Hardy knows smoking is bad for him and can lead to an early death and a multitude of health-related issues. So, why do it?

“I don’t know why I do it,” Hardy said, holding a lit cigarette between his fingers. “It’s relaxing, feels good sometimes.”

Whenever a paper might get too hard to write, Hardy knows how relaxing is vice of choice can be: “I sit down on the porch. I have a moment to think, reflect. It’s kind of a moment of relaxation.”

He mentioned that moment of euphoria may even be an addictive response.

This seems to defy advertisements featuring decrepit people with holes in their throats and black lungs. Why would someone so educated and knowledgeable about the risks make their body endure this?

“There is definitely a youth sense of feeling invincible,” Hardy said. “And honestly, I haven’t felt any side effects from smoking. I go running.”

While this is an easy explanation for now, Hardy knows that “later in our lives, it is going to come knocking at our door.”

Are you addicted to cigarettes?

“Yeah, I am.”

ERIK JONASSON II | THE SPECTRUM
Alex Schoenberg enjoying a ‘red beer’.

Drinking: Alex Schoenberg 

I met Alex Schoenberg at the Memorial Union last Thursday, where he offered to drive me downtown to share a beer with him.

Drinking and college go together like peanut butter and jelly. Coming to college means alcohol to some students.

Schoenberg agrees.

“That’s kind of the culture of college: do school, have a good time, get drunk every weekend,” he said.

With movies and media, it can be easy to normalize drinking in excess.

This behavior of normalized binge drinking, coupled with peer pressure, is an epidemic that has caused many students to lose their lives over the years.

In the same NDCORE survey, NDSU reported that 82.8 percent of NDSU students consumed alcohol in the past year, with 74.2 percent consuming alcohol in the past 30 days and 50.3 percent engaging in binge drinking (considered five or more rinks in one sitting) in the past two weeks.

“Gluttony is best served with a side of alcoholism,”Schoenberg chuckled,as he opened the door to Wurst Beer Hall.

Schoenberg is not an alcoholic by any means. Telling me, rather, that he is simply an expert on the subject.

We grab a dark beer and began talking about booze. What is Schoenberg’s favorite drink?

“That’s hard to answer. I have favorite types. Red beer is currently a favorite drink.” Red beer, for those who may not know, is beer and Clamato drink mixed together.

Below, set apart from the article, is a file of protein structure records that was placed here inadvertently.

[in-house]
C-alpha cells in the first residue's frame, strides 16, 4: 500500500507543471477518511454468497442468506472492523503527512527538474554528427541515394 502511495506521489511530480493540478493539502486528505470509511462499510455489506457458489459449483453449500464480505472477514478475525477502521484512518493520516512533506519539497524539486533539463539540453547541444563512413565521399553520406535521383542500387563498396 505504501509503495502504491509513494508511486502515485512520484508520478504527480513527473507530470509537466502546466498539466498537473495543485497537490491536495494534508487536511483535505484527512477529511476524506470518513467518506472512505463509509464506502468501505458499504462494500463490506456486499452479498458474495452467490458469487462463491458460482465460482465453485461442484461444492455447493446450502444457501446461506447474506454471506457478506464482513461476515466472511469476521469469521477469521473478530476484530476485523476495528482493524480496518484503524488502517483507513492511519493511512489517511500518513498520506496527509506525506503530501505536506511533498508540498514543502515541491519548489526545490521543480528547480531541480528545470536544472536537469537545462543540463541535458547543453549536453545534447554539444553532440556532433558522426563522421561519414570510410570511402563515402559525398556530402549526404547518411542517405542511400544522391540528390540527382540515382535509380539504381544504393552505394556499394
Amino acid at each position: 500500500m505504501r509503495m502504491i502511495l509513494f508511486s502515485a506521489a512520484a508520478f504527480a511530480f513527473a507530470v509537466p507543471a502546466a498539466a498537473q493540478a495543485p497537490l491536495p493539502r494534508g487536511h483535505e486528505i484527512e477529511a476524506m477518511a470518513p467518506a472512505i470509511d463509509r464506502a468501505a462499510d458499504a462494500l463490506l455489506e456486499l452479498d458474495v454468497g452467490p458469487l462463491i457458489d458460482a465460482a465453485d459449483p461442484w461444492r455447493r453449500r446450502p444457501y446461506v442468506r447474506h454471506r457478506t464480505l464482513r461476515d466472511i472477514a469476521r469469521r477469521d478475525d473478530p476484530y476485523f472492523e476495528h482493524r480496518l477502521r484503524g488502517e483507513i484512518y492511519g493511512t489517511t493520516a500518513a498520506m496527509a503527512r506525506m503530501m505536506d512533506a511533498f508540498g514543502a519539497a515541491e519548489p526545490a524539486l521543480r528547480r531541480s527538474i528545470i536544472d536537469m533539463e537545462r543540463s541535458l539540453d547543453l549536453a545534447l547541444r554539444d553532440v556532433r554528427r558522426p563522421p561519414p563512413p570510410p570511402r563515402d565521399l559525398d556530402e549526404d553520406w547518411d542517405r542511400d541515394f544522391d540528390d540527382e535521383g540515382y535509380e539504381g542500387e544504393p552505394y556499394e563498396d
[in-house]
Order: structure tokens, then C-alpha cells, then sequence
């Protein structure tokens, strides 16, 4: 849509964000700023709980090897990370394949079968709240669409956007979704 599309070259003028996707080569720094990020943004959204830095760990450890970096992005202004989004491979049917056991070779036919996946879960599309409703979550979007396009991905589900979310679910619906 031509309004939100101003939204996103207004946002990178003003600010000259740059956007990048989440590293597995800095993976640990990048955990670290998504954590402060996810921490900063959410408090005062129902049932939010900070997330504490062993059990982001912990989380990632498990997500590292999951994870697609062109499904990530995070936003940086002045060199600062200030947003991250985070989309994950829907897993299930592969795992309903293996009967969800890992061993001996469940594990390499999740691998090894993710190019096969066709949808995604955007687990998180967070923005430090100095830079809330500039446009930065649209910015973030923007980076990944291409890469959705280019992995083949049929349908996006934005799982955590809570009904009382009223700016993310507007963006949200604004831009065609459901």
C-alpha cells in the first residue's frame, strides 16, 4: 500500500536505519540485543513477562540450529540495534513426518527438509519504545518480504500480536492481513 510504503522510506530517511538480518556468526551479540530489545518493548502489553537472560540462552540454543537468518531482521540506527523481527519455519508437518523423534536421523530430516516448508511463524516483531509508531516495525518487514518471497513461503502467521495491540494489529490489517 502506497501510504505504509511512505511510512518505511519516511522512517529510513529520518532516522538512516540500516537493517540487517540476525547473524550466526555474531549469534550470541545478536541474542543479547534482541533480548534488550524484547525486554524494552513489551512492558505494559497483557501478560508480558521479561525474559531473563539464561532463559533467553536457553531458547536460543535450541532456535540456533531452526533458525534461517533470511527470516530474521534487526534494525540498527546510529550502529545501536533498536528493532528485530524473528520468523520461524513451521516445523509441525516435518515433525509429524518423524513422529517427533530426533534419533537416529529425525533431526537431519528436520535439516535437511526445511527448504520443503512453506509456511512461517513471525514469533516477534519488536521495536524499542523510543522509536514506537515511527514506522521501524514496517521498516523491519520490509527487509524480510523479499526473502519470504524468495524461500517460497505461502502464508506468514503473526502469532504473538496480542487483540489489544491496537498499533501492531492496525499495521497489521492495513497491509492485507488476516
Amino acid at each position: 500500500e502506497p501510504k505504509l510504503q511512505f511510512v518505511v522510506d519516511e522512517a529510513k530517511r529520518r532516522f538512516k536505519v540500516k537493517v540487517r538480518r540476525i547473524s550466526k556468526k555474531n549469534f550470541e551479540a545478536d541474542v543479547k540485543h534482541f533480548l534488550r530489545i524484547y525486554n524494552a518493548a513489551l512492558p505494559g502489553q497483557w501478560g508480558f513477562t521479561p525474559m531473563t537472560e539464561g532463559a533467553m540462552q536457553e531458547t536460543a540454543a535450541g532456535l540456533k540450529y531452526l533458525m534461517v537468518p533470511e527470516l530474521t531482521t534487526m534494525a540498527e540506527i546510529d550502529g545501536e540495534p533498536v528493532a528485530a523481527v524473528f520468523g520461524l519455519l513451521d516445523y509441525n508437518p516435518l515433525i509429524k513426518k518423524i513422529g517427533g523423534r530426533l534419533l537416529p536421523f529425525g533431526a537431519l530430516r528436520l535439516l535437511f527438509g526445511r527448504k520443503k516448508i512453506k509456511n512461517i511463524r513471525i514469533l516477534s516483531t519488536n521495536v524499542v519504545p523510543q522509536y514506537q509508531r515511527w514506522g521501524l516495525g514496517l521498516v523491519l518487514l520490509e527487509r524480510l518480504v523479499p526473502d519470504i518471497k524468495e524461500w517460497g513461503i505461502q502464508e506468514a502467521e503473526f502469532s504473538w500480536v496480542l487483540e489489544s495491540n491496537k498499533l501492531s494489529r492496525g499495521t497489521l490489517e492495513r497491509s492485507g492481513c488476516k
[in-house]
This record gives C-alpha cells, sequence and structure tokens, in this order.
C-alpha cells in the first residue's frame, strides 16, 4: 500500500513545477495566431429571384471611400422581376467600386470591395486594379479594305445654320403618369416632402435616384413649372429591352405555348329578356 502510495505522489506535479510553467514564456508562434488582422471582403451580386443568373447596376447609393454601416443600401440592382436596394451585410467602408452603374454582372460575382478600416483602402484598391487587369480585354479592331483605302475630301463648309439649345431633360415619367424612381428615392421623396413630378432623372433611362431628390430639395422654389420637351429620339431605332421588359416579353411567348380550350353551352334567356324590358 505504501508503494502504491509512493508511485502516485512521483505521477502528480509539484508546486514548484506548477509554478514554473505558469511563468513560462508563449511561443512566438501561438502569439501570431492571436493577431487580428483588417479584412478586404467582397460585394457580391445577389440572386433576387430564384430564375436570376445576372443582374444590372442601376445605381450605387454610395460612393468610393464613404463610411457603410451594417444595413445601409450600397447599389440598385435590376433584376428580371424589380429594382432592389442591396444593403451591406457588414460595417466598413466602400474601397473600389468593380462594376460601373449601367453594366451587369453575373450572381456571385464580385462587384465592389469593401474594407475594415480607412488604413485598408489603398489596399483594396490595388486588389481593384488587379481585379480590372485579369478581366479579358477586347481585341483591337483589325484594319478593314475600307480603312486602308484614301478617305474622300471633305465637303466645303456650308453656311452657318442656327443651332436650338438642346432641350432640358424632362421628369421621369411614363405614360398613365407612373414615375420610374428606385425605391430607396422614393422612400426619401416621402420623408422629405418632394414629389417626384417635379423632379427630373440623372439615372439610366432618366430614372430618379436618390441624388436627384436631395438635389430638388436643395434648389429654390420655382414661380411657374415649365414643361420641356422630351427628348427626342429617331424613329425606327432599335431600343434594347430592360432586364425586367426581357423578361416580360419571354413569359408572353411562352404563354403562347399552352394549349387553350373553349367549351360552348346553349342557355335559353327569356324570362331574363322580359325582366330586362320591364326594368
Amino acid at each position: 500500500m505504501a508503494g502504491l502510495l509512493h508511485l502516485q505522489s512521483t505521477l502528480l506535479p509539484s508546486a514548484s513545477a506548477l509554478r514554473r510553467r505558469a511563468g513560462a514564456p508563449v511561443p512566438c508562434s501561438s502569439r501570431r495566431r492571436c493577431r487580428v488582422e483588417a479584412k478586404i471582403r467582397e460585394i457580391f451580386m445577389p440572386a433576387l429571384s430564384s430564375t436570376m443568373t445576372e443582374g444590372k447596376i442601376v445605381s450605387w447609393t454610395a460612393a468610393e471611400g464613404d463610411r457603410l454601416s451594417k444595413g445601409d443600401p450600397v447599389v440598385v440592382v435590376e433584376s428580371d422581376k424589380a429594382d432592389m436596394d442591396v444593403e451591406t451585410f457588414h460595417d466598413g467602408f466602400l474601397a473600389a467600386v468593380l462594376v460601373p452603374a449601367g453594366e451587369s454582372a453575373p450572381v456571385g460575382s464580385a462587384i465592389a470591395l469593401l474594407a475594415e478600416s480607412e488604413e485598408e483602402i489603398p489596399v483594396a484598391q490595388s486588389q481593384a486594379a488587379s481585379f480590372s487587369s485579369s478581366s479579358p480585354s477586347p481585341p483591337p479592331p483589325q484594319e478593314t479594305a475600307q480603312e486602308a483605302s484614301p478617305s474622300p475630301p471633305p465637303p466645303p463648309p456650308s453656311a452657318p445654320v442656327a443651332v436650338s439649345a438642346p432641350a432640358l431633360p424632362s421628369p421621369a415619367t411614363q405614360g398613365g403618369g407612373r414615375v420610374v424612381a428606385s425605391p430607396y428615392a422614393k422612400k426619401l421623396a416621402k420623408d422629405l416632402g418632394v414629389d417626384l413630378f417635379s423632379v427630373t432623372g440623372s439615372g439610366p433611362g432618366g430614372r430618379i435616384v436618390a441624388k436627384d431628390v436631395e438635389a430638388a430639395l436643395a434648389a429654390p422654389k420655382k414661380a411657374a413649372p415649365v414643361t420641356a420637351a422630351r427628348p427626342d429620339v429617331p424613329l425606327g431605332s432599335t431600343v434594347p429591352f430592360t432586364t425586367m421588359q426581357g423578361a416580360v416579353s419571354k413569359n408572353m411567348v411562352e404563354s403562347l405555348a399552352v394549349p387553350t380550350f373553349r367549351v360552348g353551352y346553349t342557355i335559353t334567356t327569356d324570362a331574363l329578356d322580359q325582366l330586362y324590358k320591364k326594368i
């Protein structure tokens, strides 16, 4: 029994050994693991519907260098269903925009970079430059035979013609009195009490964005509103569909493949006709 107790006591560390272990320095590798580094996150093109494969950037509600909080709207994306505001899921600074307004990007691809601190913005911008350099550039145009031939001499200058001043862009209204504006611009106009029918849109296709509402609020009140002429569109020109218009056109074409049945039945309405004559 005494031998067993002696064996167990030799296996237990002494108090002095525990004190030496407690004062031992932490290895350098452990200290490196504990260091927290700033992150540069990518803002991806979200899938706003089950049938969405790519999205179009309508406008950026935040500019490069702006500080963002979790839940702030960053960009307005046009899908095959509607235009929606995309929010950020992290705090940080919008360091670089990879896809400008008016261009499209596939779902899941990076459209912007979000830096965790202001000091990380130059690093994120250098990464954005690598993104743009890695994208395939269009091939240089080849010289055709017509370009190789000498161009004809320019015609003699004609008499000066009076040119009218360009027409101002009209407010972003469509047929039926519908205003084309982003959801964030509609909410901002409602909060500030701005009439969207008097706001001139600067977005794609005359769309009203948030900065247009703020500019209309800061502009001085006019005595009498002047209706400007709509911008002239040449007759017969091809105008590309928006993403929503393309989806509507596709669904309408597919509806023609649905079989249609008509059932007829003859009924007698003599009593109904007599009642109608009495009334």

“You can never go wrong with a long island ice tea,” he said. He also gave a nod to a dirty martini. What about a shot?

“Well my favorite shot would either be a Chuck Norris or an Alabama Slammer,” he said adding, “I’ve never had a good Alabama Slammer here in Fargo.”

Schoenberg is a member of Sigma Alpha Epsilon. Male fraternities have in the past gotten a bad rep for binge drinking antics.

“At least in my fraternity that is actually a big thing we focus on,” he said, “removing that peer pressure aspect.” Schoenberg describes that a group chanting at an already drunk person to drink more may be fun, but that is how you get into situations where you drink too much.

“Alcohol is literally a poison,” he stated. Schoenberg, along with most people who participate in drinking, know just how terrible it is for your health. So why would one choose to be a part of this?

“I maintain a semblance of self-control.”

Schoenberg knows that he can drink himself to liver damage or a DUI, but he makes sure never to let it get to that point.

“Always make sure it is your choice to drink,” he maintained. Schoenberg told me there have been nights where he has blacked out, but those were his decision.

Are you happy that you drink to excess?

“That’s a difficult question to answer,” he said, noting that it depends on his frequency. “I wouldn’t say I would be happy if I did that every weekend.”

Schoenberg said drinking to get drunk every time you drink isn’t something your body can bounce back from.

Schoenberg did note, however, “I have had a lot of fun, though. When I am 50 years old I will probably have a bit of regret it but I am not going to regret all the fun experiences I had drinking.”

Does Schoenberg see drinking in excess to be in his future?

“Drinking heavily? No. I don’t think I’ll ever stop though.”